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11 responses to “Jerusalem Fartichokes Revisited”

  1. maryann

    You’re funny, Hank. I never had one. Not sure if I want to try them now ;)

  2. Chef KPH

    Like I NEED help!!

  3. adele

    I’ve seen Jerusalem artichokes at the farmers’ market. I can’t decide if your post makes me more or less likely to try them. :)

  4. lanesvillelady

    I am still giggling – what a funny blog! Those Jerusalem artichokes don’t look like any artichoke I have ever seen! They look more like ginger to me. The comments are funny too! Thanks for brightening my night!

  5. NorCal Cazadora

    Moderation is the key, folks.

    It was the chips that did us in at the Hunter Angler Gardener Cook household. They were so good that we ate them like … chips. And then regretted it all night long.

    The pickled ones are definitely worth trying. But if you like learning everything the hard way, go ahead and prepare a sunchoke feast some night when you’re all alone and you, too, can test the limits of your tolerance…

  6. Sylvie, Rappahannock Cook & Kitchen Gardener

    it’s my first year growing sunchokes – and yes I had heard about the audible side effects. I also did not realized how pretty the flowers are.

    Have not tried them yet – saving them for when we have less fresh things to eat. Thanks for pickle suggestion.

    Sylvie

  7. Peter

    I tried to grow some this year- they were gifts from a friend who was fighting them off- and the deer ate every plant down to the ground. They don’t appear to be afflicted with explosive flatulence.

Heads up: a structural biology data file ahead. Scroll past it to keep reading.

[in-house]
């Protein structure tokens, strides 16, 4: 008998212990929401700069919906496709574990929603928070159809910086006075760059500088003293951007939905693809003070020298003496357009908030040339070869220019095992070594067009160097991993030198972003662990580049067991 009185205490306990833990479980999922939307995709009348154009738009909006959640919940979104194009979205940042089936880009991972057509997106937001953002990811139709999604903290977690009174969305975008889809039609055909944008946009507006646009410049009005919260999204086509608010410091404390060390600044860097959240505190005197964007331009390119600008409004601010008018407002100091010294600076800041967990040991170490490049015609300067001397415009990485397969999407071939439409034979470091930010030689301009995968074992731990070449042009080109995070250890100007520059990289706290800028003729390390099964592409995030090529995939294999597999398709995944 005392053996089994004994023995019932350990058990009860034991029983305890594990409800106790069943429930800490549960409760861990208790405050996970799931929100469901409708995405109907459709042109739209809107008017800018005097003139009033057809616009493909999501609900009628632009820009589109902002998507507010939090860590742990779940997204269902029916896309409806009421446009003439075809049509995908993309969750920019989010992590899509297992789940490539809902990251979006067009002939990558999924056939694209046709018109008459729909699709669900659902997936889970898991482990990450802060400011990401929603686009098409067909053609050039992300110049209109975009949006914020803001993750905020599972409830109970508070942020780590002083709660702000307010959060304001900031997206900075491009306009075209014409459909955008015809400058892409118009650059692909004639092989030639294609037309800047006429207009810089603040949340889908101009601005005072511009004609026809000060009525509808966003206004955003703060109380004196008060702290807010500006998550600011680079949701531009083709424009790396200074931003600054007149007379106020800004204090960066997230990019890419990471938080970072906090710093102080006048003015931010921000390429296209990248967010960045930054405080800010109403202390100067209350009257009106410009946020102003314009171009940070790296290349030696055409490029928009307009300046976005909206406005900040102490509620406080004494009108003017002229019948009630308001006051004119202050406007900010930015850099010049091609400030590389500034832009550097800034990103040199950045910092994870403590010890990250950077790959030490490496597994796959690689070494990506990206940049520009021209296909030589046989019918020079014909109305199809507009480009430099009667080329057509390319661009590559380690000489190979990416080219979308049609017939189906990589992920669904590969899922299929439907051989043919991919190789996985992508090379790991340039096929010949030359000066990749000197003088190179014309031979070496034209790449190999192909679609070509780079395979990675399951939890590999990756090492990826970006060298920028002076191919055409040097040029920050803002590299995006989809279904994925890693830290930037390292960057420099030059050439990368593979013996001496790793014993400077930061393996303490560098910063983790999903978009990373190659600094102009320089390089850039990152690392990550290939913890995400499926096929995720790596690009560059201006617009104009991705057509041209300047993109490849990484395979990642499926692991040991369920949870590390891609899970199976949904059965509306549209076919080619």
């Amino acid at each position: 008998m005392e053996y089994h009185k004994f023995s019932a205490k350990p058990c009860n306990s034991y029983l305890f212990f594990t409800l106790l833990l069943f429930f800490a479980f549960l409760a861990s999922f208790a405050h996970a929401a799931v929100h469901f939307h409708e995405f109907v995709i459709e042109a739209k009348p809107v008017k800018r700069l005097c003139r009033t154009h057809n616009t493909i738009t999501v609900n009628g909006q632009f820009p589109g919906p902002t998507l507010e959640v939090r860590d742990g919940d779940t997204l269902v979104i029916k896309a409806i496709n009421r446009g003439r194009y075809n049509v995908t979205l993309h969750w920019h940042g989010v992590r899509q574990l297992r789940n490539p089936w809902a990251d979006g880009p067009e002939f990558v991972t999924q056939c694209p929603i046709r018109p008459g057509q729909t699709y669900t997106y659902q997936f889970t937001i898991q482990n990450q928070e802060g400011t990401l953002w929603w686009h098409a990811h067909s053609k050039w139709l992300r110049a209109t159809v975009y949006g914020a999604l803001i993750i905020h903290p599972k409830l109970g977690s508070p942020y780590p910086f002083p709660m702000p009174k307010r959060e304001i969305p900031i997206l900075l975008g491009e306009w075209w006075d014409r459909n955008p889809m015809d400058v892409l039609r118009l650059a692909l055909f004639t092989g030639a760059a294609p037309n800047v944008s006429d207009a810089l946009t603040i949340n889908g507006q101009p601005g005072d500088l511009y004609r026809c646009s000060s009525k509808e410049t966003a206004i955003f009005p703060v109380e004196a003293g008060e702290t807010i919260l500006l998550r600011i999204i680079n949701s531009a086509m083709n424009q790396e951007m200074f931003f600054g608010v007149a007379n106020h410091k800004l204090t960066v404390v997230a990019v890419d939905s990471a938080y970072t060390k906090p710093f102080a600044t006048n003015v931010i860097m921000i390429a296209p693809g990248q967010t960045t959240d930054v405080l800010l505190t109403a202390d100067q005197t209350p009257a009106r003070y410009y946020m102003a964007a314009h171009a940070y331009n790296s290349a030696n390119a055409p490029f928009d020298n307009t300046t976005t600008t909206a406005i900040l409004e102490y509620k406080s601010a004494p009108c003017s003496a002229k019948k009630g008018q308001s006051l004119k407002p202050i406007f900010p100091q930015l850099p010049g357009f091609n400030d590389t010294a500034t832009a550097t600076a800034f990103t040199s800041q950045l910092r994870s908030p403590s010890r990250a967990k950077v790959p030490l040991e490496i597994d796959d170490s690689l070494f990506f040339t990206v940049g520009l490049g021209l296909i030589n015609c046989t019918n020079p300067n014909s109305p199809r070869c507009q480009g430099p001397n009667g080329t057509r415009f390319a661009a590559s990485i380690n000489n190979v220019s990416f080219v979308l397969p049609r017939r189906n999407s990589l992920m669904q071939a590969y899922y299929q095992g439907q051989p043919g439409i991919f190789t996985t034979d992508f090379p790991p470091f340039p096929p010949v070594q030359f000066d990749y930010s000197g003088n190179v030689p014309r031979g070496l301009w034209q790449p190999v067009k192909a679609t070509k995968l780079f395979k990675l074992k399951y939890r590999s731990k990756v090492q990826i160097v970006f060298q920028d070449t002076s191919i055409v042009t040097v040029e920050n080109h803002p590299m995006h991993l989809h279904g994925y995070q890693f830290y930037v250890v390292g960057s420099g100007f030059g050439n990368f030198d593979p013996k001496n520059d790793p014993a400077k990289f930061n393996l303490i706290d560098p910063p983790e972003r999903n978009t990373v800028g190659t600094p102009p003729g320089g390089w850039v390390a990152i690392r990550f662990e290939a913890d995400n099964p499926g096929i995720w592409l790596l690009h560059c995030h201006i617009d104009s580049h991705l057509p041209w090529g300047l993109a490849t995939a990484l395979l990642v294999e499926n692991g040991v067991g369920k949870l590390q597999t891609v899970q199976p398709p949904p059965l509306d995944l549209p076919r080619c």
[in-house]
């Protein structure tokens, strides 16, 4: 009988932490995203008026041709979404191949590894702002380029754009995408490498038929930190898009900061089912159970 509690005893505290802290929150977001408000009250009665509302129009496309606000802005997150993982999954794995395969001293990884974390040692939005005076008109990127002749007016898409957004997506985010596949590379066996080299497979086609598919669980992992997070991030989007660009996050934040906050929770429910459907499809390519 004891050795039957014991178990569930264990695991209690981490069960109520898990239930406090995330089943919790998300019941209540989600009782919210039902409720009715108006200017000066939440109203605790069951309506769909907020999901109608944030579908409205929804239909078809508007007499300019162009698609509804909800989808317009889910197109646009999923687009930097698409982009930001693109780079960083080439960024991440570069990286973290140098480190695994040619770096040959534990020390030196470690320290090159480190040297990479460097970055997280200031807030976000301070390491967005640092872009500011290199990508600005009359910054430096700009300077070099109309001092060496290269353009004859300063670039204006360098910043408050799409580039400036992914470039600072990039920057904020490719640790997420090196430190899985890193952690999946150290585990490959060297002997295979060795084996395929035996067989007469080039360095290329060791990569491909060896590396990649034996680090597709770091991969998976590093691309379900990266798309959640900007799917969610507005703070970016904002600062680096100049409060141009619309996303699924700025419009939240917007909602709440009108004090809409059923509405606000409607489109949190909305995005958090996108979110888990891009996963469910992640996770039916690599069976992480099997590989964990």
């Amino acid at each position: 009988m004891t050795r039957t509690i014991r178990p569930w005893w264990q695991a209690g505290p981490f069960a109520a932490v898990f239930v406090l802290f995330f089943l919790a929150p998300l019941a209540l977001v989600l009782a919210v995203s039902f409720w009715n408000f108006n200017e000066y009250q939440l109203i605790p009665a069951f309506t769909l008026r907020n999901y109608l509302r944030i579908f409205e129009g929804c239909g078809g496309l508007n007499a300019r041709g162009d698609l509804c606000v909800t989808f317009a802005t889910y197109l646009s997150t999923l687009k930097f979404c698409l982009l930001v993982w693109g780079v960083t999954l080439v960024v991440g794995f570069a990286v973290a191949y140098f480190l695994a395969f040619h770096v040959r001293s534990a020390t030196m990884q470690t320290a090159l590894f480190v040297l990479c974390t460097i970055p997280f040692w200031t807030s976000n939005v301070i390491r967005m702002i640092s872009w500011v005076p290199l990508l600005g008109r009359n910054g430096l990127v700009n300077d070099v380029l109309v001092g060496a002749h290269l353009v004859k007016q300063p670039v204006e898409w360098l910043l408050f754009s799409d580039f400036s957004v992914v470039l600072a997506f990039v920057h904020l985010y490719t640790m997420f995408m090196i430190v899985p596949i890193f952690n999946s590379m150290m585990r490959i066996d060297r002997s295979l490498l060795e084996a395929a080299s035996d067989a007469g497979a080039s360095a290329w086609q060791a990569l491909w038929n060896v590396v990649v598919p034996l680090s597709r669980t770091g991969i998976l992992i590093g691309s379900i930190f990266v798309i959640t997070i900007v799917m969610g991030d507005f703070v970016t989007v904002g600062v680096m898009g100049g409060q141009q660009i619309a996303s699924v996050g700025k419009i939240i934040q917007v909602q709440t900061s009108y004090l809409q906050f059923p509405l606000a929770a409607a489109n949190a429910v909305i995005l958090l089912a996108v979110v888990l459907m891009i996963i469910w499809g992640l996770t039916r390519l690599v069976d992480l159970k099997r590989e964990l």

I like to grate them fine, mix them 50/50 with grated carrots plus a little flour, and fry them into little frittery things. They also make good gnocchi.

  8. Loo

    what do we do with ours? throw them out.

    we’ve noticed the same effect with cashews, is it the same chemical? cashews create the most noxious SBD’s I’ve ever encountered. Even our dog leaves the room.

  9. domestic activities with wild tubers « Eat Local Northwest

    […] And should sunchokes cause you the bloat or something equally unappealing, consider pickling like Hank […]

  10. DingerBell

    Hank,
    I love your site which I found by accident. JA’s have invaded my vegetable patch but the BEST way to cook them is to make a simple JA soup with chicken stock. It is so velvety and if you use less stock, a puree of JA is a perfect accompaniment to roast game of any kind. I live in Somerset in SW England and we are lucky here to have an abundance of game and fish so your site is very appropriate to my lifestyle. Keep it up and Happy New Year.
    Chris aka Dinger

  11. Rappahannock Cook & Kitchen Gardener » Winter Pickles: Sunroots aka Jerusalem Artichokes

    […] people digest them less well than others – earning the nickname of “fartichokes” by some. For us, it seems that waiting until winter is well underway to dig them (so they have had their […]

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